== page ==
We’re Home

We just got home a couple of hours ago.

Thankfully there was no sign of mice, no broken pipes, and nothing missing. It looked like we had just been gone a few days.

And the projects look a lot less daunting than I had built them up in my mind.

Sunny is ecstatic to be home.

Ron has gone to buy new batteries for the smoke detectors with instructions to bring home taco salads.

And we are so excited about our new goals of fulltiming and eventually buying a small home base in Florida.

Life is still good. :)

Home Tomorrow

Commitment and persistence.

Commitment and persistence.


I am trying to face going home tomorrow “with the grace of a woman, and not the grief of a child.”

Once we leave here tomorrow morning, we will be plunged into a maelstrom of tasks, chores, medical appointments, etc. and probably won’t even have time to think for a few days.

Then the real work starts.

I had planned to redo the bathrooms a year or so ago. My normal procedure is to research how to do projects, watch Youtube videos to learn techniques, then plunge in over my head and eventually end up with a decent job done.

That doesn’t work anymore. I learned I simply don’t have the physical strength to do carpentry and remodeling anymore.

So those projects remain undone. And if we are to sell the place, the kitchen counters also need to be redone.

So my job for the foreseeable future will be scheduling handymen to do the work as I can afford each project. I can’t afford to hire professionals. Hopefully I can find some gifted, reliable handymen.

But back to dreams of fulltiming…

Tinycamper laundry.  :)

Tinycamper laundry. :)

It has been rainy here, but yesterday we got a break in the weather long enough to do a little laundry with my Wonder Wash and spin dryer.

That was pure fun to me… and the wash smelled so fresh after drying in the sun and breeze.

But the real world calls, and we will answer tomorrow.

Spring!

Spring is following us north.

Spring is following us north.

I was seriously tempted to take some of the redbud flowers to make pancakes with, but decided I didn’t want to have to explain to a ranger why I was eating his trees!

Field garlic

Field garlic

So I settled for using a little field garlic in our dinner omelets this evening.

It’s fun watching spring start all over again after experiencing it in Florida.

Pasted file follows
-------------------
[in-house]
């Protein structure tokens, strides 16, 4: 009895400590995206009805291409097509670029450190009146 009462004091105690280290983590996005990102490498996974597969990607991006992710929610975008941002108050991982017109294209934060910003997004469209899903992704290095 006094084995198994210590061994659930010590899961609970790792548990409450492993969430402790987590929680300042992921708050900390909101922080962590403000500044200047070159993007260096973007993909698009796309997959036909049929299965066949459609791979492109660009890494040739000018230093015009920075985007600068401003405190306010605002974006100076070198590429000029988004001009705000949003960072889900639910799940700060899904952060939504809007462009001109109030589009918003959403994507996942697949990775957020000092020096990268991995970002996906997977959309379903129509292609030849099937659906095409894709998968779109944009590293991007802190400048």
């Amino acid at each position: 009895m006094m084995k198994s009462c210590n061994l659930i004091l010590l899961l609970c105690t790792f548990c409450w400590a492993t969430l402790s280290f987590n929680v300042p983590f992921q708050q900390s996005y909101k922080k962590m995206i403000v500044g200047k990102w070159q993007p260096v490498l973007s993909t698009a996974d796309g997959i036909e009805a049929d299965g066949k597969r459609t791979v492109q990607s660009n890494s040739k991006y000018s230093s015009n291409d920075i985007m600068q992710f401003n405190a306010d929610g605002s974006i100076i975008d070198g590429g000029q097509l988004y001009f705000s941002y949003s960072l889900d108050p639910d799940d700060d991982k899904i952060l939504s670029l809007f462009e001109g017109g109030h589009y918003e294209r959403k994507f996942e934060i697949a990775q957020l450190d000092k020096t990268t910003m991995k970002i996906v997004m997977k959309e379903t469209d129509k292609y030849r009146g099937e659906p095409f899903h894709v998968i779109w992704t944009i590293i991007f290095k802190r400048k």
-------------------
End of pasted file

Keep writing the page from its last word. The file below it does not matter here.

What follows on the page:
Dandelions.  My favorite spring flowers.  Seriously!

Dandelions. My favorite spring flowers. Seriously!

We have had to take turns walking since Sunny can’t be left alone now. We went shopping in Valley yesterday, but had to take turns shopping, too. It was too hot to leave Sunny in the truck without air conditioning.

Lush clover.

Lush clover.

I thought I would always have a dog. But after being so constrained by Sunny and Sheba this trip, I think that when Sunny passes on, I may wait a while and see how I do without one.

Nature's lace.

Nature’s lace.

Another beauty.  Can anyone tell me what it is?

Another beauty.

Another cute COE safety sign.

Another cute COE safety sign.

Joy!

View from our site

View from our site. Can you see the small tree on the point? I bet it will be beautiful once it gets its leafy summer dress. :)

This morning as we were getting ready to hit the road I was flooded with happy anticipation, which changed to sheer joy once we were underway.

As I’ve said before, I am happier than I have ever been. Ron and I are both talking about “when” we fulltime — not if.

Yesterday, at Pine Island, I sat outside observing the activity around me. Coots bobbed up and down on the sparkling waves. An osprey flew overhead and landed on the sandy beach, picked up a long stick in its beak that looked too big for it to carry, then flew heavily to its treetop nest on the mid-lake island.

Our Casita at R. Schafer Heard campground.

Our Casita at R. Shaefer Heard campground.

Later that evening, as the sunset faded, I watched dozens of small, maybe 3 or 4 inch long fish jumping out of the shimmering, liquid copper colored surface of the water. They fully cleared the water with each jump and it looked like they were trying to fly.

On our previous visit to that lake 2 years ago, a fisherman told me they were carp when I asked him what kind of fish were jumping out of the water then.

Another view from our site.

Another view from our site.

I deliberately did not have my camera with me because I feel and observe so much more when I’m not distracted with trying to photograph my surroundings. I think I need to devote one day a week (at least) to doing that. When I do, the sights, sounds and scents are more deeply embedded in my memory.

So tonight we are at West Point Lake in the R. Shaefer Heard campground. This is another of our old favorites, and is only a little over an hour from home.

We plan to stay here 7 days, then this fantastic journey will end.

We did discover anotther swamp at our last campground.  Fortunate the area was hilly and the campground wasn't swampy at all.

We did discover another swamp at our last campground. Fortunately the area was hilly and the campground wasn’t swampy at all.

Just Pictures

It’s foggy and overcast this morning. But I have a good enough signal to upload photos, so I’ll post some from yesterday.

I love the COE's safety signs.

I love the COE’s safety signs.

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The alligators were getting out of hand the last time we camped here. One man told us that when he brought his boat into this canal after dark, the red, glowing eyes of the alligatos along this bank looked like Christmas lights.

This is the area where the young alligator chased baby Sheba.  it used to have all kinds of vegetation in the water and on the banks.  I'm sure that's why they've mowed the bank and trimmed the aquatic plants back.